Rain Gardens

What is a rain garden?

A rain garden is a garden of native shrubs, perennials, and flowers planted in a small depression, which is generally formed on a natural slope. It is designed to temporarily hold and soak in rain water runoff that flows from roofs, driveways, patios or lawns. 

The same rain garden a couple of months later.
This rain garden catches runoff from the roof and gives it time to soak into the soil, where the plants will be able to use it.

 

 

 

 

 

 

 

 

 

 

Rain gardens are effective in removing up to 90% of nutrients and chemicals and up to 80% of sediments from the rainwater runoff. Compared to conventional lawn, rain gardens allow for 30% more water to soak into the ground.

What benefits do rain gardens provide to my community?

  • Improve water quality by filtering out pollutants
  • Aesthetically pleasing
  • Preserves native vegetation
  • Provides localized stormwater and flood control
  • Attracts beneficial birds, butterflies, and insects
  • Easy to maintain after establishment
  • Opportunity to raise water quality awareness in your community

How much does it cost to design and install a rain garden?

The cost of a rain garden is dependent on the property’s soil type, the size of roof/driveway/patio draining into a rain garden, and the types of plants chosen. If the soil is high in clay content it may be a good idea to install an under drain system to prevent standing water in the rain garden for more than 48 hours.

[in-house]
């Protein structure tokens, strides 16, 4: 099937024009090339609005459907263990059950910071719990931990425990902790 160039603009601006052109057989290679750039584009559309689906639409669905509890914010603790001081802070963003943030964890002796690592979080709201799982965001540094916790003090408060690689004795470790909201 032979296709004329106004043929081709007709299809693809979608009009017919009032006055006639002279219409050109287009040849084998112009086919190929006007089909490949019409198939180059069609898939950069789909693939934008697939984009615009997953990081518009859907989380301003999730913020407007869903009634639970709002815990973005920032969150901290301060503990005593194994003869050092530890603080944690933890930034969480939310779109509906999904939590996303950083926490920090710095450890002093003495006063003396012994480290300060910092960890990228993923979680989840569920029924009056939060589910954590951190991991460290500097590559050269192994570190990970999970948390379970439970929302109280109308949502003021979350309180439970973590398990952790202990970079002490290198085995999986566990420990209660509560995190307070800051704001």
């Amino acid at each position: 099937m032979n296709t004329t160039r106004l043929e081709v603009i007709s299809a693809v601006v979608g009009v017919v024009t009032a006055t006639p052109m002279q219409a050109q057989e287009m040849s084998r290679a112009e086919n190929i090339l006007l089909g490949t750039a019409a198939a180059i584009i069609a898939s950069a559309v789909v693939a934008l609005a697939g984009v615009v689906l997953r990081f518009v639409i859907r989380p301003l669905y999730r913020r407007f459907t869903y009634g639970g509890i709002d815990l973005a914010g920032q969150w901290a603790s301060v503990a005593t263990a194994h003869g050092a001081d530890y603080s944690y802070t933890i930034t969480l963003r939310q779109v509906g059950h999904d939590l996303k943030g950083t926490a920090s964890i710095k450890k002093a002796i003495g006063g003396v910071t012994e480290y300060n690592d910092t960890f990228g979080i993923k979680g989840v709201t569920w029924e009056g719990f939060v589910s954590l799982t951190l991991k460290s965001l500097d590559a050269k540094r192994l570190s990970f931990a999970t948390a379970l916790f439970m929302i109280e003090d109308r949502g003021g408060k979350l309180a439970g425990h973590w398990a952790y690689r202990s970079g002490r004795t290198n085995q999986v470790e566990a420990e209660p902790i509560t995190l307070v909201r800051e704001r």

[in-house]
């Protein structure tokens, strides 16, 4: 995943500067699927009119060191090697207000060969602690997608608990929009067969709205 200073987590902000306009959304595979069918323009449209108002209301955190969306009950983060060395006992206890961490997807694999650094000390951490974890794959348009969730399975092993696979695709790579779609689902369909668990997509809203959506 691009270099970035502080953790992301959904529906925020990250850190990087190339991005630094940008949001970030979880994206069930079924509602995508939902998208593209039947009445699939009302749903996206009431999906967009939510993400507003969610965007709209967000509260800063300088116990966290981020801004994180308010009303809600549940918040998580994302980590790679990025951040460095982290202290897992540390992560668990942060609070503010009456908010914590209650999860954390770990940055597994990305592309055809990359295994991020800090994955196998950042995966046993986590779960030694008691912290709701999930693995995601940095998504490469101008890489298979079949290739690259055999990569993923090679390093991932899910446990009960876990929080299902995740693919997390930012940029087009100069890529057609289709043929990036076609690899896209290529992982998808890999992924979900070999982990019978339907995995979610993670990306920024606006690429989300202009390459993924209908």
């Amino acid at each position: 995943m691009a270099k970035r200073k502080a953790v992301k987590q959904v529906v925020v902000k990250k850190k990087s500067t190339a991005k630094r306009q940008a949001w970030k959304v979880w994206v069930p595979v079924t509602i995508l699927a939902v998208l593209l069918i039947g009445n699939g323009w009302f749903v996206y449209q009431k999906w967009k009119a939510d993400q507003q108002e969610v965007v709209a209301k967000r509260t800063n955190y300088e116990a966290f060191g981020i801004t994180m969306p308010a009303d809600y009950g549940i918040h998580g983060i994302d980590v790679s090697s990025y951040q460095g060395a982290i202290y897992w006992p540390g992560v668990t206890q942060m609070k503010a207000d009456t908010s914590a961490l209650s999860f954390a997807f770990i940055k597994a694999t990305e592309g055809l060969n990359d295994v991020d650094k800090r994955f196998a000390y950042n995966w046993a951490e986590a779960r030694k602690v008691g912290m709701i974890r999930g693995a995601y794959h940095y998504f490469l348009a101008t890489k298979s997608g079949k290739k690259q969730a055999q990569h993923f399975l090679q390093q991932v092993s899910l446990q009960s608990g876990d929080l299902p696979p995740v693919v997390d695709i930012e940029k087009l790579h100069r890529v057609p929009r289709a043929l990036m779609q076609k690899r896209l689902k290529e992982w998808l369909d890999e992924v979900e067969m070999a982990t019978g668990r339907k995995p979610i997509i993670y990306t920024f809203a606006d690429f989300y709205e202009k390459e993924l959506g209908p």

For a self-built rain garden expect to pay between $3 and $5 per square foot in plant costs and soil amendments. Digging the garden is the most time consuming task, as 6-8 inches of soil depth is typically removed to add amendments.

When working with a landscaping company to design and install a rain garden, the cost will significantly increase to around $10 to $12 per square foot.

What type of maintenance is required?

Rain gardens do not require fertilizer if native vegetation is used. During the first few years after installation of a rain garden, the weeds will need to be removed periodically.  After the plants in the rain garden have become established and grown larger, they will eventually out-compete the weeds.


For more information on Rain Gardens, click here!

Thinking of Installing a Rain Garden? Let us know! We’d be interested in your comments, the success of your garden, and pictures. Please send information to your stormwater representative in your local community.

 

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